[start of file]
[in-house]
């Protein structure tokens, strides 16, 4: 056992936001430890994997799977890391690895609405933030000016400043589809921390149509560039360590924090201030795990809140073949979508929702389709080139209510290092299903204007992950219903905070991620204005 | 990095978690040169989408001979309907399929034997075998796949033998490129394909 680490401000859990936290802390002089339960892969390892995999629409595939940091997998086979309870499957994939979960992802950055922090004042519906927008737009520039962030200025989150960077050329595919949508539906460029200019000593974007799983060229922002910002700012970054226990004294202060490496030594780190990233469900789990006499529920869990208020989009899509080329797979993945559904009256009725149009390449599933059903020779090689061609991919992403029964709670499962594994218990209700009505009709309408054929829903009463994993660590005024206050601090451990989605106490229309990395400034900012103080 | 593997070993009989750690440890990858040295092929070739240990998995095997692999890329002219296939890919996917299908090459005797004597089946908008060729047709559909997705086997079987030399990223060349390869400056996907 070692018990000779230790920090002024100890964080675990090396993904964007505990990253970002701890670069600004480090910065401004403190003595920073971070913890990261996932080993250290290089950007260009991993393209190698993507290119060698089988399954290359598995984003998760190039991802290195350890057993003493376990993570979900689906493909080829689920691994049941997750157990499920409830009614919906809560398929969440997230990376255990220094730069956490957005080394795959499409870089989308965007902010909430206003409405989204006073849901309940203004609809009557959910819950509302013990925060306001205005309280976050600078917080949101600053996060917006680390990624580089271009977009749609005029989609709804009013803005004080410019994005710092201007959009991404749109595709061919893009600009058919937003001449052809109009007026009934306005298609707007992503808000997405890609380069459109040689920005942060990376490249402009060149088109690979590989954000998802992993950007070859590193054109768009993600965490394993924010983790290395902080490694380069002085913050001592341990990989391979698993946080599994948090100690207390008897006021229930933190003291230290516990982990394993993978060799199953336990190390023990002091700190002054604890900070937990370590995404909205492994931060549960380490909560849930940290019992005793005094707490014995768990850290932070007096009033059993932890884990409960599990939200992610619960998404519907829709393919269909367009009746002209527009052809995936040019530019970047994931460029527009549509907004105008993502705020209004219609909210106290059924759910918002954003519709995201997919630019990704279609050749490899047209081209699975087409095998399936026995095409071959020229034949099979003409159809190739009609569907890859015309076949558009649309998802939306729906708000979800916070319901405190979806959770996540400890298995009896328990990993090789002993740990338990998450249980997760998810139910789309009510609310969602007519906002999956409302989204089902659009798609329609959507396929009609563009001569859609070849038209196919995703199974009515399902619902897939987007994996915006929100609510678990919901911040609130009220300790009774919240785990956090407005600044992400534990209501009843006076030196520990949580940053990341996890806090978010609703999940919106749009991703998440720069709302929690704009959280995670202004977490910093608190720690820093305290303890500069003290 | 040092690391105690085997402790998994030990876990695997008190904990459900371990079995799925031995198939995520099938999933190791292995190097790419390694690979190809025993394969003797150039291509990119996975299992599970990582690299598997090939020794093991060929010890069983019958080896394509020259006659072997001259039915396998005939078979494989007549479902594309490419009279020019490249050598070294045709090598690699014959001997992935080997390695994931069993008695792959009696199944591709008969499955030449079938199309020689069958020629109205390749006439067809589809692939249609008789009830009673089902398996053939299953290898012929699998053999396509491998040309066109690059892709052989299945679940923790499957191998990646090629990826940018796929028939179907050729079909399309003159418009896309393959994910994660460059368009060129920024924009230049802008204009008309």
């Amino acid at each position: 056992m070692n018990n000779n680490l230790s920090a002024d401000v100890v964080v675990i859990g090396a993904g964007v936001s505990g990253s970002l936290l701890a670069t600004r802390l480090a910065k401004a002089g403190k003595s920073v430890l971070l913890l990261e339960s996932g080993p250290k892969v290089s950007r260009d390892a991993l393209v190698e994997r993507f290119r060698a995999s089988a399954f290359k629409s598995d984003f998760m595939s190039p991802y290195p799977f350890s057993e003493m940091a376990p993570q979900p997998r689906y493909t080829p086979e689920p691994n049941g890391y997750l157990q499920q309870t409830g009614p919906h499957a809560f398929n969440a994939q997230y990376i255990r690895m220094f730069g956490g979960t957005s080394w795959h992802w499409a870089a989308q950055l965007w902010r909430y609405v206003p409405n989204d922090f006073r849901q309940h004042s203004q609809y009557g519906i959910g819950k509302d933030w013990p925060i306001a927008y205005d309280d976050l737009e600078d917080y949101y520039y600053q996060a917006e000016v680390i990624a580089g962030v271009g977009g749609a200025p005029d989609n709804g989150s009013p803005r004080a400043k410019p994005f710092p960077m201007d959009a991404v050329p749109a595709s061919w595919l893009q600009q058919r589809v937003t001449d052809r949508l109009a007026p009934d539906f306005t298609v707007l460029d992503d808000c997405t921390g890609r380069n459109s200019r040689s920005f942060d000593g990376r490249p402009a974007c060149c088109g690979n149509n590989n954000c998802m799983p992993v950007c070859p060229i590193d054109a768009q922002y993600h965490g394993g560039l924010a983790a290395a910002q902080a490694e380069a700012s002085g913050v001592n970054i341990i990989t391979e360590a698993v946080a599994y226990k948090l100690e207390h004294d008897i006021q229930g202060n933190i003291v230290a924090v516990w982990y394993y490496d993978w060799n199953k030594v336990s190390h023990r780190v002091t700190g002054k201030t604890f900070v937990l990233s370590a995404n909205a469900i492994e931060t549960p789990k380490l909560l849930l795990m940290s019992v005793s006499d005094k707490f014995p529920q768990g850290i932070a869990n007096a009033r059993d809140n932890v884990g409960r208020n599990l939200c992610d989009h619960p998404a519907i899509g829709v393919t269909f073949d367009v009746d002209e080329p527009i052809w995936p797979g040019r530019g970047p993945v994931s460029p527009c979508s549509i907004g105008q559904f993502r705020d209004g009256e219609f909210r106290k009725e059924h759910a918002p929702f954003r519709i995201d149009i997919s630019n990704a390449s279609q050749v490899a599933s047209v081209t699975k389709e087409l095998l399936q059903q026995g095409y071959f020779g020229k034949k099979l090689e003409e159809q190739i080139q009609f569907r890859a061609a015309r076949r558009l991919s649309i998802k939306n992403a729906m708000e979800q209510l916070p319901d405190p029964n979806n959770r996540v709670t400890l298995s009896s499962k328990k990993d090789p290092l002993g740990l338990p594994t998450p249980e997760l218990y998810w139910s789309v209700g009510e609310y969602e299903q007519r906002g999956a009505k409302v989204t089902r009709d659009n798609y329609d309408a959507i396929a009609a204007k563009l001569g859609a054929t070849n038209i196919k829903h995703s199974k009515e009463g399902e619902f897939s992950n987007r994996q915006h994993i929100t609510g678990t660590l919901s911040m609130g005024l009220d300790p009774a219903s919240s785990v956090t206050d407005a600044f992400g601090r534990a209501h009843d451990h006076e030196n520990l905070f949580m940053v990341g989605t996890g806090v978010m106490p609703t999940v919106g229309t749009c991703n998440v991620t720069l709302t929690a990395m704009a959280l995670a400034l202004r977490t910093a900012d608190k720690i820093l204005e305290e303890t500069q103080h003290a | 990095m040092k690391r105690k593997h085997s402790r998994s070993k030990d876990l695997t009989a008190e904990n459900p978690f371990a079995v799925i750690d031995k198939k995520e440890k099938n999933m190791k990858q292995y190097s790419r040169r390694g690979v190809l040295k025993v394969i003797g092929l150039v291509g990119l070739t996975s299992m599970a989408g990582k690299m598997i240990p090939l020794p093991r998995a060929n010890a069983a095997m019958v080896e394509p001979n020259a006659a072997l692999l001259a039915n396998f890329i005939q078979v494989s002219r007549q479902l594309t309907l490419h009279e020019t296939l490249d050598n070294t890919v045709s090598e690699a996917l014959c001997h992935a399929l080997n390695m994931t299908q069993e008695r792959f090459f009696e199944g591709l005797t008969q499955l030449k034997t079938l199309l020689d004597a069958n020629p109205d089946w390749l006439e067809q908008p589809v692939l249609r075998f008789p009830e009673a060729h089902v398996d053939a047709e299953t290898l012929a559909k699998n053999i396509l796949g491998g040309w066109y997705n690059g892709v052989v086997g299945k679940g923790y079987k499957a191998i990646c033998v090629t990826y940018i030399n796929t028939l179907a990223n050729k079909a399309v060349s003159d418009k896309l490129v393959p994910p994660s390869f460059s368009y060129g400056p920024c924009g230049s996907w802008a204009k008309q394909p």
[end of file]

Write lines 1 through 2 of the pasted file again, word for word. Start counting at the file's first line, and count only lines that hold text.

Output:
[in-house]
């Protein structure tokens, strides 16, 4: 056992936001430890994997799977890391690895609405933030000016400043589809921390149509560039360590924090201030795990809140073949979508929702389709080139209510290092299903204007992950219903905070991620204005 | 990095978690040169989408001979309907399929034997075998796949033998490129394909 680490401000859990936290802390002089339960892969390892995999629409595939940091997998086979309870499957994939979960992802950055922090004042519906927008737009520039962030200025989150960077050329595919949508539906460029200019000593974007799983060229922002910002700012970054226990004294202060490496030594780190990233469900789990006499529920869990208020989009899509080329797979993945559904009256009725149009390449599933059903020779090689061609991919992403029964709670499962594994218990209700009505009709309408054929829903009463994993660590005024206050601090451990989605106490229309990395400034900012103080 | 593997070993009989750690440890990858040295092929070739240990998995095997692999890329002219296939890919996917299908090459005797004597089946908008060729047709559909997705086997079987030399990223060349390869400056996907 070692018990000779230790920090002024100890964080675990090396993904964007505990990253970002701890670069600004480090910065401004403190003595920073971070913890990261996932080993250290290089950007260009991993393209190698993507290119060698089988399954290359598995984003998760190039991802290195350890057993003493376990993570979900689906493909080829689920691994049941997750157990499920409830009614919906809560398929969440997230990376255990220094730069956490957005080394795959499409870089989308965007902010909430206003409405989204006073849901309940203004609809009557959910819950509302013990925060306001205005309280976050600078917080949101600053996060917006680390990624580089271009977009749609005029989609709804009013803005004080410019994005710092201007959009991404749109595709061919893009600009058919937003001449052809109009007026009934306005298609707007992503808000997405890609380069459109040689920005942060990376490249402009060149088109690979590989954000998802992993950007070859590193054109768009993600965490394993924010983790290395902080490694380069002085913050001592341990990989391979698993946080599994948090100690207390008897006021229930933190003291230290516990982990394993993978060799199953336990190390023990002091700190002054604890900070937990370590995404909205492994931060549960380490909560849930940290019992005793005094707490014995768990850290932070007096009033059993932890884990409960599990939200992610619960998404519907829709393919269909367009009746002209527009052809995936040019530019970047994931460029527009549509907004105008993502705020209004219609909210106290059924759910918002954003519709995201997919630019990704279609050749490899047209081209699975087409095998399936026995095409071959020229034949099979003409159809190739009609569907890859015309076949558009649309998802939306729906708000979800916070319901405190979806959770996540400890298995009896328990990993090789002993740990338990998450249980997760998810139910789309009510609310969602007519906002999956409302989204089902659009798609329609959507396929009609563009001569859609070849038209196919995703199974009515399902619902897939987007994996915006929100609510678990919901911040609130009220300790009774919240785990956090407005600044992400534990209501009843006076030196520990949580940053990341996890806090978010609703999940919106749009991703998440720069709302929690704009959280995670202004977490910093608190720690820093305290303890500069003290 | 040092690391105690085997402790998994030990876990695997008190904990459900371990079995799925031995198939995520099938999933190791292995190097790419390694690979190809025993394969003797150039291509990119996975299992599970990582690299598997090939020794093991060929010890069983019958080896394509020259006659072997001259039915396998005939078979494989007549479902594309490419009279020019490249050598070294045709090598690699014959001997992935080997390695994931069993008695792959009696199944591709008969499955030449079938199309020689069958020629109205390749006439067809589809692939249609008789009830009673089902398996053939299953290898012929699998053999396509491998040309066109690059892709052989299945679940923790499957191998990646090629990826940018796929028939179907050729079909399309003159418009896309393959994910994660460059368009060129920024924009230049802008204009008309």